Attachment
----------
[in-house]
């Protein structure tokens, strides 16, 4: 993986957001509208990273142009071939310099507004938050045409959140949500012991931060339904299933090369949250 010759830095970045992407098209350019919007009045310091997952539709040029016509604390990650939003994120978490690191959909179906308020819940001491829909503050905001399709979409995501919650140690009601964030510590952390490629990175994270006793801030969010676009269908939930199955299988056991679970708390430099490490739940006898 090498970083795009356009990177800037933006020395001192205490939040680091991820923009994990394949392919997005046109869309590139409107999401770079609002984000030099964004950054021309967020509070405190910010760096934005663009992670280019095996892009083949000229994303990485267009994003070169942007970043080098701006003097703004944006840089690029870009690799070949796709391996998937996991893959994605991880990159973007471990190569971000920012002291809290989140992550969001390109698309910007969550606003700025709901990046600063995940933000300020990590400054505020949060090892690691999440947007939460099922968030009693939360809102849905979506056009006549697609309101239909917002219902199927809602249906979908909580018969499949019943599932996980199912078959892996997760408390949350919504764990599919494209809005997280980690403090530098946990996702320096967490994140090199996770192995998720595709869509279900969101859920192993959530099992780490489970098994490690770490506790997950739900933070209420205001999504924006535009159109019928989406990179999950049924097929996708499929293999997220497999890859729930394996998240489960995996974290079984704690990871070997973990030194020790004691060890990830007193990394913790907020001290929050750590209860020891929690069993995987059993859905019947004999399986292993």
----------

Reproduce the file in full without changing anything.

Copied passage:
[in-house]
């Protein structure tokens, strides 16, 4: 993986957001509208990273142009071939310099507004938050045409959140949500012991931060339904299933090369949250 010759830095970045992407098209350019919007009045310091997952539709040029016509604390990650939003994120978490690191959909179906308020819940001491829909503050905001399709979409995501919650140690009601964030510590952390490629990175994270006793801030969010676009269908939930199955299988056991679970708390430099490490739940006898 090498970083795009356009990177800037933006020395001192205490939040680091991820923009994990394949392919997005046109869309590139409107999401770079609002984000030099964004950054021309967020509070405190910010760096934005663009992670280019095996892009083949000229994303990485267009994003070169942007970043080098701006003097703004944006840089690029870009690799070949796709391996998937996991893959994605991880990159973007471990190569971000920012002291809290989140992550969001390109698309910007969550606003700025709901990046600063995940933000300020990590400054505020949060090892690691999440947007939460099922968030009693939360809102849905979506056009006549697609309101239909917002219902199927809602249906979908909580018969499949019943599932996980199912078959892996997760408390949350919504764990599919494209809005997280980690403090530098946990996702320096967490994140090199996770192995998720595709869509279900969101859920192993959530099992780490489970098994490690770490506790997950739900933070209420205001999504924006535009159109019928989406990179999950049924097929996708499929293999997220497999890859729930394996998240489960995996974290079984704690990871070997973990030194020790004691060890990830007193990394913790907020001290929050750590209860020891929690069993995987059993859905019947004999399986292993």